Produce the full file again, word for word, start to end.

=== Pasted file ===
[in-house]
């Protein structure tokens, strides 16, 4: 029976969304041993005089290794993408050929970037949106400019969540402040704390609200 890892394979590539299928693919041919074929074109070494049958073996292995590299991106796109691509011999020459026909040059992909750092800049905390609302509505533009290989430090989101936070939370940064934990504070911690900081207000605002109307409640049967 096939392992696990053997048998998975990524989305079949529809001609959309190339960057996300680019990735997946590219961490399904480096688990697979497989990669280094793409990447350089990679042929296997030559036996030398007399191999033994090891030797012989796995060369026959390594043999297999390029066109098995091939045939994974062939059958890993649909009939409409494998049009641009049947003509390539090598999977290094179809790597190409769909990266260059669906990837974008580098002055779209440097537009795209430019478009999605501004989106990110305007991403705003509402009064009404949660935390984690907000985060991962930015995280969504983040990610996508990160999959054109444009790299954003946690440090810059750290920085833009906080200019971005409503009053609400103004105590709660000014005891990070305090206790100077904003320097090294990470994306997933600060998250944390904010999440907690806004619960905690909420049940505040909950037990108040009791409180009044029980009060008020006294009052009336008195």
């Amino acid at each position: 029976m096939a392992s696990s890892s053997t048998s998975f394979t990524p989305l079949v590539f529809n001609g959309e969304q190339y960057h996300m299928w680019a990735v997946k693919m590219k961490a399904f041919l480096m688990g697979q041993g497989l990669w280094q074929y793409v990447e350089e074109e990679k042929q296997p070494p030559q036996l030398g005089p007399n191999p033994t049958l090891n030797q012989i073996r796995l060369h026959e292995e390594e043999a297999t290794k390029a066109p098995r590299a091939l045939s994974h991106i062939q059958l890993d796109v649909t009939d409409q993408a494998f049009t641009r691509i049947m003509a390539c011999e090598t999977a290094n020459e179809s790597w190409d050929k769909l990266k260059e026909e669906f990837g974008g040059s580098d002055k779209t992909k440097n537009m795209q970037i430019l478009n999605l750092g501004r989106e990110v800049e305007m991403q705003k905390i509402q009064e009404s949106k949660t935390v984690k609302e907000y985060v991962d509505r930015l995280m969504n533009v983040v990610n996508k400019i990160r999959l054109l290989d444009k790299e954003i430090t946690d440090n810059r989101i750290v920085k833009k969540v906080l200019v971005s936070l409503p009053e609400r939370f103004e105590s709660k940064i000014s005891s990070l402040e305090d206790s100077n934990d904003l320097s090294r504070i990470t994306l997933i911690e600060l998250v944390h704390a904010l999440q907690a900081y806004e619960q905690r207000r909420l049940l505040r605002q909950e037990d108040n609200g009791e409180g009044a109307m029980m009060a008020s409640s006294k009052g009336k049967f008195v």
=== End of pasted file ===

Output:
[in-house]
């Protein structure tokens, strides 16, 4: 029976969304041993005089290794993408050929970037949106400019969540402040704390609200 890892394979590539299928693919041919074929074109070494049958073996292995590299991106796109691509011999020459026909040059992909750092800049905390609302509505533009290989430090989101936070939370940064934990504070911690900081207000605002109307409640049967 096939392992696990053997048998998975990524989305079949529809001609959309190339960057996300680019990735997946590219961490399904480096688990697979497989990669280094793409990447350089990679042929296997030559036996030398007399191999033994090891030797012989796995060369026959390594043999297999390029066109098995091939045939994974062939059958890993649909009939409409494998049009641009049947003509390539090598999977290094179809790597190409769909990266260059669906990837974008580098002055779209440097537009795209430019478009999605501004989106990110305007991403705003509402009064009404949660935390984690907000985060991962930015995280969504983040990610996508990160999959054109444009790299954003946690440090810059750290920085833009906080200019971005409503009053609400103004105590709660000014005891990070305090206790100077904003320097090294990470994306997933600060998250944390904010999440907690806004619960905690909420049940505040909950037990108040009791409180009044029980009060008020006294009052009336008195």
């Amino acid at each position: 029976m096939a392992s696990s890892s053997t048998s998975f394979t990524p989305l079949v590539f529809n001609g959309e969304q190339y960057h996300m299928w680019a990735v997946k693919m590219k961490a399904f041919l480096m688990g697979q041993g497989l990669w280094q074929y793409v990447e350089e074109e990679k042929q296997p070494p030559q036996l030398g005089p007399n191999p033994t049958l090891n030797q012989i073996r796995l060369h026959e292995e390594e043999a297999t290794k390029a066109p098995r590299a091939l045939s994974h991106i062939q059958l890993d796109v649909t009939d409409q993408a494998f049009t641009r691509i049947m003509a390539c011999e090598t999977a290094n020459e179809s790597w190409d050929k769909l990266k260059e026909e669906f990837g974008g040059s580098d002055k779209t992909k440097n537009m795209q970037i430019l478009n999605l750092g501004r989106e990110v800049e305007m991403q705003k905390i509402q009064e009404s949106k949660t935390v984690k609302e907000y985060v991962d509505r930015l995280m969504n533009v983040v990610n996508k400019i990160r999959l054109l290989d444009k790299e954003i430090t946690d440090n810059r989101i750290v920085k833009k969540v906080l200019v971005s936070l409503p009053e609400r939370f103004e105590s709660k940064i000014s005891s990070l402040e305090d206790s100077n934990d904003l320097s090294r504070i990470t994306l997933i911690e600060l998250v944390h704390a904010l999440q907690a900081y806004e619960q905690r207000r909420l049940l505040r605002q909950e037990d108040n609200g009791e409180g009044a109307m029980m009060a008020s409640s006294k009052g009336k049967f008195v």